Paul's hedgelaying

Hedgelaying in Bucks, Beds and Herts
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December 2017

53 yards mixed maiden hedge, South of England, Weedon

The customer had planted this hedge themselves and had patiently waited a couple of years after first contacting me until it was substantial enough to lay

Looking towards start of hedge before ...
 

.... during ...
 

... and after
 

A nice straight run of stakes and binders
 

View from end of hedge on completion
 

One large hawthorn pre-dated the rest of the hedge
 

Looking towards end of hedge
 

Close-up of laid hedge
 

Another close up of this hedge
 

Regrowth on 3rd July. There was a lot of privet in this hedge which has regrown very rapidly.
 

Regrowth looking to end of hedge, 3rd July
 

Predominantly hawthorn regrowth
 

Regrowth from the large old hawthorn stump near the end of the hedge
 


130 yards mixed maiden hedge laid using live stakes, Westbury

A lovely hedge to lay, planted as a double staggered row with plants for the most part closely spaced. It would have been near-perfect had it not been block planted which creates weak points where less substantial species such as dogwood and guelder rose are grouped together.

As there was so much material to work with, the hedge was already fenced on both sides and the client wanted the hedge to be as tall as possible, I laid the hedge using live stakes. This was faster, cheaper and allowed the end result to be taller than using dead stakes and binders.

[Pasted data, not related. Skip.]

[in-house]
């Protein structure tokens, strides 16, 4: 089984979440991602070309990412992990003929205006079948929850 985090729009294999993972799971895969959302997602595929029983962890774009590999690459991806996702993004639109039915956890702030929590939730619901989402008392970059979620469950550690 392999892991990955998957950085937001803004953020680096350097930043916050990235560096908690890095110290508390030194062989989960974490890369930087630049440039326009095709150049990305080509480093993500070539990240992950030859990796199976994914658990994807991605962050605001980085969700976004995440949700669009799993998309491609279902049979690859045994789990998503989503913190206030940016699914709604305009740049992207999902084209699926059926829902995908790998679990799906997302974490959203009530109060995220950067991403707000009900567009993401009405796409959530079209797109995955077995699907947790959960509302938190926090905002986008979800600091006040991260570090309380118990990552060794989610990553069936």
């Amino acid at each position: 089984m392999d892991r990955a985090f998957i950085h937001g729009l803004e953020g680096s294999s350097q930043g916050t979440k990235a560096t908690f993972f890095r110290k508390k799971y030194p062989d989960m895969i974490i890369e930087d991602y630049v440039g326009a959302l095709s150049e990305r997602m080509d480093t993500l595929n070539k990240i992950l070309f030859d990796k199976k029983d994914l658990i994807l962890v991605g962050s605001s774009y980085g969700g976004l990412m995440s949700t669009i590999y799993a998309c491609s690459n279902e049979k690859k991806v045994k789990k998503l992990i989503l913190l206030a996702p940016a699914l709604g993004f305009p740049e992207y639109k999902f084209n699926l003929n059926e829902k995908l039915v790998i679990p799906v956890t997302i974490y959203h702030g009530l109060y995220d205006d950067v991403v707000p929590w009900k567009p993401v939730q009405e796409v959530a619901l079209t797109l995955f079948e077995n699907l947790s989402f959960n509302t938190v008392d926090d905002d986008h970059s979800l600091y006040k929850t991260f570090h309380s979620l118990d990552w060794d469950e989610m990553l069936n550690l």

Block planting. The plants in the centre with the red berries are guelder rose and although they have grown well here are not very sturdy in a hedge.
 

Block planting. In the centre is another potential weak point - a block of dogwood. Again, it has done well here but it is a very soft wood lacking strength.
The guelder rose in the previous image is three quarters of the way along.
 

Far side of hedge from end, before ...
 

... and after. Laying the hedge has opened up a fine view in both directions.
 

View from end of hedge before ...
 

... and after. To the right is excess material cut out of the hedge.
 

Start of hedge, before ...
 

Start of hedge, work underway
 

Start of hedge, making progress and yes, that's snow.
 

Start of hedge, from far side
 

Start of hedge from far side, before ...
 

... and with work underway ...
 

... and with about half the hedge laid
 

Far side of hedge looking towards end of hedge, before ...
 

... with the oak tree beyond now visible ...
 

 ... and now the ash tree in the hedge has also been revealed
 

Nothing unusual about seeing sheep by a hedge ...
 

... but a young swan, not in the slightest bothered by the sound of a chainsaw?
It had landed in the wrong field and was guided, somewhat reluctantly, back towards its home on a lake close by
 

Laying the hedge revealed this fine oak tree in the field behind ...
 

... another view of this lovely oak
 

Two live stakes are visible in this image.
They are cut off to the required height once the hedge has been laid and generally alternate either side of the hedge to contain it
 

Hedgelayers decide where to leave trees as they work.
Hedgerow trees are attractive features and provide a more varied habitat.
This goat willow was completely hidden until the hedge was laid.